The Israeli government had hoped that increasing the purchase tax for investors would moderate the demand for apartments and the rise in real estate prices, but so far, both are only getting worse. The number of new properties sold in January 2022 was 20% higher than in January 2021, and apartment prices jumped by 13% during this period. Will the Target Price plan and the expected rise in interest rates manage to control the raging market?
According to the Housing Price Index published by the Central Bureau of Statistics (CBS) last week, the measures implemented by the Israeli government – particularly the increase in purchase tax for investors – have not yet led to any real change in the prominent trends of the last two years – sharp increases in both demand and prices. Israel real estate prices rose by 2.1% per month between December 2021 and January 2022, leading to an annual increase of 13% throughout 2021 – the sharpest annual rate of increase recorded since 2009.
This is a disturbing finding, especially because the government expected that increasing the purchase tax (Mas Rechisha) for investors from a minimum rate of 5% to 8% would moderate real estate prices. However, since the legislation came into effect at the end of November 2021, apartment prices have continued to skyrocket. From December 2021 to January 2022, the price of new apartments increased at a monthly rate of 2.7%, with a total annual price jump of 13.3%.
Divided by geographical locations, the Central District, which includes the cities of Rishon Lezion, Petah Tikva, Netanya, and Modi’in, saw the sharpest price increase during 2021, at a rate of 14.5%. In the Jerusalem District, which also includes Beit Shemesh, there was an increase of 13.6%. In the Tel Aviv District, which includes Ramat Gan, Bat Yam, and Herzliya, there was an increase of 12.8%. In the Southern District, which includes Ashdod, Be’er Sheva, and Ashkelon, there was an annual increase of 11.8%. In the Haifa District, which includes Hadera and the Krayot, there was an increase of 10.9%. The only region in which the annual increase dropped – from 10% to 9.6% – was the Northern District, including Nazareth, Nahariya, Afula, and Acre.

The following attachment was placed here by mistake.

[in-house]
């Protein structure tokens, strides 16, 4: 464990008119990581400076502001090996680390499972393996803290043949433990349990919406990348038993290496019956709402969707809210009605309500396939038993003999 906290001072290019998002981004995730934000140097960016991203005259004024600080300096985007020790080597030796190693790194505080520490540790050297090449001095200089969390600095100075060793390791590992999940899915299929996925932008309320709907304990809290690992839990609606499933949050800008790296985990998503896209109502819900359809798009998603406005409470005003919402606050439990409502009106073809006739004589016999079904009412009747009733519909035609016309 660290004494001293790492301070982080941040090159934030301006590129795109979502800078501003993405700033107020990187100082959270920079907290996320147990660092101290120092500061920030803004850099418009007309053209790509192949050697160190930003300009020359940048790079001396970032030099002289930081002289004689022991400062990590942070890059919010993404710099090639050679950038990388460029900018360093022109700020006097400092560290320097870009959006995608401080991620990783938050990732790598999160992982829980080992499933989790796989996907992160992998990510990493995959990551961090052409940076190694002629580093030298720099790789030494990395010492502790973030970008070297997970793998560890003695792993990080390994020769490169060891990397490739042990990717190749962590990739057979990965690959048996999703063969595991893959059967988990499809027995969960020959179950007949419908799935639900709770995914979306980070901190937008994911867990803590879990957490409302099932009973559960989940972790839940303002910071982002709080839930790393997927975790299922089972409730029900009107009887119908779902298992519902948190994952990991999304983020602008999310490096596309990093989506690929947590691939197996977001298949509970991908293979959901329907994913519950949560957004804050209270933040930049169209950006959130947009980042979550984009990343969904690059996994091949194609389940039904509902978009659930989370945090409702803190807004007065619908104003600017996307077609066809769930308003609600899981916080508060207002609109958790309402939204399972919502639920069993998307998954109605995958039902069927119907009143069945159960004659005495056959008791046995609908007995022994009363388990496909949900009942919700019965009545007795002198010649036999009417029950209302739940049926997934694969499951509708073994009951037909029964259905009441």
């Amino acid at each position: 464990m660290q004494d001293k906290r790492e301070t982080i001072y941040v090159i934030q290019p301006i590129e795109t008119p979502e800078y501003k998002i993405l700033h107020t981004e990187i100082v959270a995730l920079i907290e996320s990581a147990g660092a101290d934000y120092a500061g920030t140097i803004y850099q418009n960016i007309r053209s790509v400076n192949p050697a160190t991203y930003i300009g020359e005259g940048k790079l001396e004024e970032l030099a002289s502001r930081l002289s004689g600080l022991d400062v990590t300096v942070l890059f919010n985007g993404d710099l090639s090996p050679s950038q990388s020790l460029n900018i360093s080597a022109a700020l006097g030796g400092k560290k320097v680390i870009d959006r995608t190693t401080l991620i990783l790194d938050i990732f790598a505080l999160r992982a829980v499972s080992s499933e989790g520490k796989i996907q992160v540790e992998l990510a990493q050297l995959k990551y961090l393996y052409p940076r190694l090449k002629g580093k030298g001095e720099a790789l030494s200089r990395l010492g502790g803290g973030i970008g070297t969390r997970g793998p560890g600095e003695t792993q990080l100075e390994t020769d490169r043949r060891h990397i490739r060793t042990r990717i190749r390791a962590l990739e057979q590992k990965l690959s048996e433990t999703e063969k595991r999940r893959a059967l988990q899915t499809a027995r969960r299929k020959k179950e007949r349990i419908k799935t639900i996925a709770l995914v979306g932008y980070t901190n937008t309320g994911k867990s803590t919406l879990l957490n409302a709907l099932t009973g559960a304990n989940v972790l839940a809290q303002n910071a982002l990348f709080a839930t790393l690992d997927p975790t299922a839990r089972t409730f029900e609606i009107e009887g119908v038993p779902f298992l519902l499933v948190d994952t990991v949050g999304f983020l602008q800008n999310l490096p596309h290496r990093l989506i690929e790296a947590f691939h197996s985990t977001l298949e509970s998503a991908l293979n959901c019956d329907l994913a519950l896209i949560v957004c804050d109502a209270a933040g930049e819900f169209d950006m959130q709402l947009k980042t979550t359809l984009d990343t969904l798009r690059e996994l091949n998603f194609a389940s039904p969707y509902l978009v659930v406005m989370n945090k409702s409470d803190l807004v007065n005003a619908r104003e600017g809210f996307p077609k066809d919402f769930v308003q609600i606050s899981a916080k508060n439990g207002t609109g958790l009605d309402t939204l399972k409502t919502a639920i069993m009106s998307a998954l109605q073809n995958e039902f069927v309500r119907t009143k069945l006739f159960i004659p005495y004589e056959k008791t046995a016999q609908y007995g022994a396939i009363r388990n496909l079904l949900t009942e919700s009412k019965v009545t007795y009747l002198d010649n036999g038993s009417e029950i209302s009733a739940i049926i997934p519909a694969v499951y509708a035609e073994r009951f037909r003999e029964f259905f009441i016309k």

According to data published by the CBS regarding new housing sales in recent months, the purchase tax increase not only failed to moderate rising prices but also purchase rates. From November 2021 to January 2022, a total of 16,440 new properties were purchased, a figure 22% higher than in the previous three months (August to October 2021). In January 2022 alone, when the new purchase tax model for investors had already been applied, 5,163 new apartments were purchased. This figure is 20% more than the 4,305 apartments sold in January 2021, despite the fact that the purchase tax on investment apartments was still at its old rate.
An analysis based on location reveals that the city with the largest number of new apartments purchased in the last three months was Tel Aviv, where 1,226 properties were sold – 45% more than in the previous three-month period. Ashkelon ranked second with 881 new apartments purchased, followed by 858 apartments in Jerusalem, 741 apartments in Be’er Ya’akov, and Modiin closing the Top 5 with 678 new apartments purchased during this period.
Alongside these bleak statistics, the data offered one small spark of light. Despite the huge volume of housing sales in recent months, there has been no decrease in the number of apartments for sale at any given moment in projects across the country. While at the end of January 2021, there were 44,000 properties for sale, at the end of January 2022, there was a slight increase, bringing the number up to about 45,000. This figure is cause for cautious optimism; perhaps the construction industry can provide the supply required to meet the demand for apartments, despite the fact that 2021 saw more new apartments sold than any other year throughout Israel’s history.
Unfortunately, with the exception of this single point, the rest of the data indicates that the housing market continues to follow the worrying trends of the past two years. In the current situation, purchasing a first apartment is extremely difficult, if not impossible for most.
However, there is a reasonable chance that this situation will soon change. Even if the increase in the purchase tax on investors alone has not had an effect, an anticipated interest hike is expected to increase the price of mortgages, and the “Target Price” campaign to market tens of thousands of subsidized apartments a year to first-time home buyers, is expected to greatly reduce the demand for apartments, and thus housing sales, from this sector. But will this combination of circumstances succeed in stopping the galloping of prices? We will find out in the coming months.